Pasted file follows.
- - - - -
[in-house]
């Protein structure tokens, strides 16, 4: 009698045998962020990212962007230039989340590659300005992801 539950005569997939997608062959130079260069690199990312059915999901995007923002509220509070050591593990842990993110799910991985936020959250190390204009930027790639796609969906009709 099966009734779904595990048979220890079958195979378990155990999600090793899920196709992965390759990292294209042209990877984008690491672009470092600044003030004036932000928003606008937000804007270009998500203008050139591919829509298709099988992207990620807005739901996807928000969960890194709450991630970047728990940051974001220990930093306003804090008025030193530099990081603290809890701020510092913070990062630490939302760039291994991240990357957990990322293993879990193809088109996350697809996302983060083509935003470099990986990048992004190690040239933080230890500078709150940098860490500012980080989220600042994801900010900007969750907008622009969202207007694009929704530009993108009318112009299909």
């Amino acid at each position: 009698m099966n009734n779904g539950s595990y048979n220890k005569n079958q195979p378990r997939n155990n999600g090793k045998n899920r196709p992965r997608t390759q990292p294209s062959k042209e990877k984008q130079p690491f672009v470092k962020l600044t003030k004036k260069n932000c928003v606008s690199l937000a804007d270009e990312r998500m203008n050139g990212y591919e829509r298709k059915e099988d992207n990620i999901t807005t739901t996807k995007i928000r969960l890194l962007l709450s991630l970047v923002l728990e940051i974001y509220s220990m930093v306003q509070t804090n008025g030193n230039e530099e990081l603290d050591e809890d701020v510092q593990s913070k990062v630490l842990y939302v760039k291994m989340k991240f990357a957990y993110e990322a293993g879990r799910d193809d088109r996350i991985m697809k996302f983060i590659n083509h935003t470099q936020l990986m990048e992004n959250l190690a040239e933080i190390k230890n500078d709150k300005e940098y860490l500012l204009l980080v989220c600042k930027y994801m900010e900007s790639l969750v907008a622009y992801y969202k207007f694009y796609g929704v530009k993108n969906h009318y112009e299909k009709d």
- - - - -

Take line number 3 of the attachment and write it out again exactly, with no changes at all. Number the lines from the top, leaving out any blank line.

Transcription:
């Amino acid at each position: 009698m099966n009734n779904g539950s595990y048979n220890k005569n079958q195979p378990r997939n155990n999600g090793k045998n899920r196709p992965r997608t390759q990292p294209s062959k042209e990877k984008q130079p690491f672009v470092k962020l600044t003030k004036k260069n932000c928003v606008s690199l937000a804007d270009e990312r998500m203008n050139g990212y591919e829509r298709k059915e099988d992207n990620i999901t807005t739901t996807k995007i928000r969960l890194l962007l709450s991630l970047v923002l728990e940051i974001y509220s220990m930093v306003q509070t804090n008025g030193n230039e530099e990081l603290d050591e809890d701020v510092q593990s913070k990062v630490l842990y939302v760039k291994m989340k991240f990357a957990y993110e990322a293993g879990r799910d193809d088109r996350i991985m697809k996302f983060i590659n083509h935003t470099q936020l990986m990048e992004n959250l190690a040239e933080i190390k230890n500078d709150k300005e940098y860490l500012l204009l980080v989220c600042k930027y994801m900010e900007s790639l969750v907008a622009y992801y969202k207007f694009y796609g929704v530009k993108n969906h009318y112009e299909k009709d």